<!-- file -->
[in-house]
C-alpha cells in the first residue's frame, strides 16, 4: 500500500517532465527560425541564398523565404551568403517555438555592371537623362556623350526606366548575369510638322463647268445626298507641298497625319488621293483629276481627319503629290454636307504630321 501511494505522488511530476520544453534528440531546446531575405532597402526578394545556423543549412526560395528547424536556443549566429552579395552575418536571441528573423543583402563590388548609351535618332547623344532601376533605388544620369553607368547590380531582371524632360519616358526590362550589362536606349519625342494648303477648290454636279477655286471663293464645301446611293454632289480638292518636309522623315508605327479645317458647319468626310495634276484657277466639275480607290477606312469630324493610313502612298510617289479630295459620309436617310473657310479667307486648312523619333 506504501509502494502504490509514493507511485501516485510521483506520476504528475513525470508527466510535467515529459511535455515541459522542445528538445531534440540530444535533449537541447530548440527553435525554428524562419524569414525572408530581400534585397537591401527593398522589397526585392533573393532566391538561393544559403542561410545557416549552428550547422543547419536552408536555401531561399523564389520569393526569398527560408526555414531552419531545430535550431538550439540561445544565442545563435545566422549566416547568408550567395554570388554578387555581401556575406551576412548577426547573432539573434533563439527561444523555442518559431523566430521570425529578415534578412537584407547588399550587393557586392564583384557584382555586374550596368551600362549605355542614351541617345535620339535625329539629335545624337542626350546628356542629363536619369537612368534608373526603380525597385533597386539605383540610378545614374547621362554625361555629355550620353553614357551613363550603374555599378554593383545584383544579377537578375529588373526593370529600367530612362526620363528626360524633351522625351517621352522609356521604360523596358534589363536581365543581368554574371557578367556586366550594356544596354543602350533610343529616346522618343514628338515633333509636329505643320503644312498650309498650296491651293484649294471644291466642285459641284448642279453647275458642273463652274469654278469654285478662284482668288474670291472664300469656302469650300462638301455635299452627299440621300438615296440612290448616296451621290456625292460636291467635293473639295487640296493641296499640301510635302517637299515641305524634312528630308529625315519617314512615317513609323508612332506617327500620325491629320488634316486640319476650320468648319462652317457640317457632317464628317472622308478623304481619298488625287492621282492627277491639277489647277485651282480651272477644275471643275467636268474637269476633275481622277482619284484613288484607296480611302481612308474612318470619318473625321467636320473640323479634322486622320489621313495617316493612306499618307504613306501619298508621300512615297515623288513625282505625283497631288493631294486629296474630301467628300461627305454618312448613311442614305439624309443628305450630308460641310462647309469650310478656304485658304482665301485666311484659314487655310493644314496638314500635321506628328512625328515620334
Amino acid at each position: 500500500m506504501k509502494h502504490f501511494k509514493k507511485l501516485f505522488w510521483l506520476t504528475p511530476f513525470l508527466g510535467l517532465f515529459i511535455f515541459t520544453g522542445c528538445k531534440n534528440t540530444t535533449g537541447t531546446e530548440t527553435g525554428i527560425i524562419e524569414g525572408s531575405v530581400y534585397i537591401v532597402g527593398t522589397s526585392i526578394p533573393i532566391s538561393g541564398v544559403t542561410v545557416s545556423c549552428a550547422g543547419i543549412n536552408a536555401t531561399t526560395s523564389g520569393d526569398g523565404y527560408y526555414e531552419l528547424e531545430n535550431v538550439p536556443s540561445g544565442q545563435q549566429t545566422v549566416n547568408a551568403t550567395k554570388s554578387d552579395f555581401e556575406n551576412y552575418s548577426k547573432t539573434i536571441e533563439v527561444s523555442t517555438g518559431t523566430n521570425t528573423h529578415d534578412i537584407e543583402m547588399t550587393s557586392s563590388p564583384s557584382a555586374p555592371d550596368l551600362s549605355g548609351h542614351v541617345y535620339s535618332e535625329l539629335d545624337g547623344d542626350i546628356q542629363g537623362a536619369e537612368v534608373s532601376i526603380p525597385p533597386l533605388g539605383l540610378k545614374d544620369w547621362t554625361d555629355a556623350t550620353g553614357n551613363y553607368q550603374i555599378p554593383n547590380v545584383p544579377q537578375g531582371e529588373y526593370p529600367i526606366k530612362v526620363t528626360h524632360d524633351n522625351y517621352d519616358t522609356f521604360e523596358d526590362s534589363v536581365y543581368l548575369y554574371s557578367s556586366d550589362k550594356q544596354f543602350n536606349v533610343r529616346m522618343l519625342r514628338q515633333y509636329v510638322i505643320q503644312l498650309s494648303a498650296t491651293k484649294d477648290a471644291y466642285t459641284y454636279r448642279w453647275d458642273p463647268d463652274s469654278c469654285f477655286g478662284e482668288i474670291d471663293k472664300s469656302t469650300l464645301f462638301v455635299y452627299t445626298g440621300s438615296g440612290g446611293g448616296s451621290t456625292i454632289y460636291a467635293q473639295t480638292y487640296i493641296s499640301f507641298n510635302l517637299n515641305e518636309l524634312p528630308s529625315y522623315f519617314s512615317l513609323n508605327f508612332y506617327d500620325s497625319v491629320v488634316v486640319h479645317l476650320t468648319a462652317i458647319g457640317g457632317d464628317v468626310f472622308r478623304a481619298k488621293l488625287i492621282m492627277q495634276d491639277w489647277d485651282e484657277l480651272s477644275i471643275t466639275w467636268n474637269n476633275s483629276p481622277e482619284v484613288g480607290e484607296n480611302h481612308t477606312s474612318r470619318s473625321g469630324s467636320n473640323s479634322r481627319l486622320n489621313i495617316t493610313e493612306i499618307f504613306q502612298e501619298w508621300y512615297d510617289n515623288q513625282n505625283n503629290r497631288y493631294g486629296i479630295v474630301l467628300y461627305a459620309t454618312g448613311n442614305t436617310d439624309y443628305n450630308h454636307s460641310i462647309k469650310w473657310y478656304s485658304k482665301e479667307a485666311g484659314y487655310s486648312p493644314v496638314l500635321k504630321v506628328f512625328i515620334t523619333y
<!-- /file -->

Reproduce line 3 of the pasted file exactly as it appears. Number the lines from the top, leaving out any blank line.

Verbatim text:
Amino acid at each position: 500500500m506504501k509502494h502504490f501511494k509514493k507511485l501516485f505522488w510521483l506520476t504528475p511530476f513525470l508527466g510535467l517532465f515529459i511535455f515541459t520544453g522542445c528538445k531534440n534528440t540530444t535533449g537541447t531546446e530548440t527553435g525554428i527560425i524562419e524569414g525572408s531575405v530581400y534585397i537591401v532597402g527593398t522589397s526585392i526578394p533573393i532566391s538561393g541564398v544559403t542561410v545557416s545556423c549552428a550547422g543547419i543549412n536552408a536555401t531561399t526560395s523564389g520569393d526569398g523565404y527560408y526555414e531552419l528547424e531545430n535550431v538550439p536556443s540561445g544565442q545563435q549566429t545566422v549566416n547568408a551568403t550567395k554570388s554578387d552579395f555581401e556575406n551576412y552575418s548577426k547573432t539573434i536571441e533563439v527561444s523555442t517555438g518559431t523566430n521570425t528573423h529578415d534578412i537584407e543583402m547588399t550587393s557586392s563590388p564583384s557584382a555586374p555592371d550596368l551600362s549605355g548609351h542614351v541617345y535620339s535618332e535625329l539629335d545624337g547623344d542626350i546628356q542629363g537623362a536619369e537612368v534608373s532601376i526603380p525597385p533597386l533605388g539605383l540610378k545614374d544620369w547621362t554625361d555629355a556623350t550620353g553614357n551613363y553607368q550603374i555599378p554593383n547590380v545584383p544579377q537578375g531582371e529588373y526593370p529600367i526606366k530612362v526620363t528626360h524632360d524633351n522625351y517621352d519616358t522609356f521604360e523596358d526590362s534589363v536581365y543581368l548575369y554574371s557578367s556586366d550589362k550594356q544596354f543602350n536606349v533610343r529616346m522618343l519625342r514628338q515633333y509636329v510638322i505643320q503644312l498650309s494648303a498650296t491651293k484649294d477648290a471644291y466642285t459641284y454636279r448642279w453647275d458642273p463647268d463652274s469654278c469654285f477655286g478662284e482668288i474670291d471663293k472664300s469656302t469650300l464645301f462638301v455635299y452627299t445626298g440621300s438615296g440612290g446611293g448616296s451621290t456625292i454632289y460636291a467635293q473639295t480638292y487640296i493641296s499640301f507641298n510635302l517637299n515641305e518636309l524634312p528630308s529625315y522623315f519617314s512615317l513609323n508605327f508612332y506617327d500620325s497625319v491629320v488634316v486640319h479645317l476650320t468648319a462652317i458647319g457640317g457632317d464628317v468626310f472622308r478623304a481619298k488621293l488625287i492621282m492627277q495634276d491639277w489647277d485651282e484657277l480651272s477644275i471643275t466639275w467636268n474637269n476633275s483629276p481622277e482619284v484613288g480607290e484607296n480611302h481612308t477606312s474612318r470619318s473625321g469630324s467636320n473640323s479634322r481627319l486622320n489621313i495617316t493610313e493612306i499618307f504613306q502612298e501619298w508621300y512615297d510617289n515623288q513625282n505625283n503629290r497631288y493631294g486629296i479630295v474630301l467628300y461627305a459620309t454618312g448613311n442614305t436617310d439624309y443628305n450630308h454636307s460641310i462647309k469650310w473657310y478656304s485658304k482665301e479667307a485666311g484659314y487655310s486648312p493644314v496638314l500635321k504630321v506628328f512625328i515620334t523619333y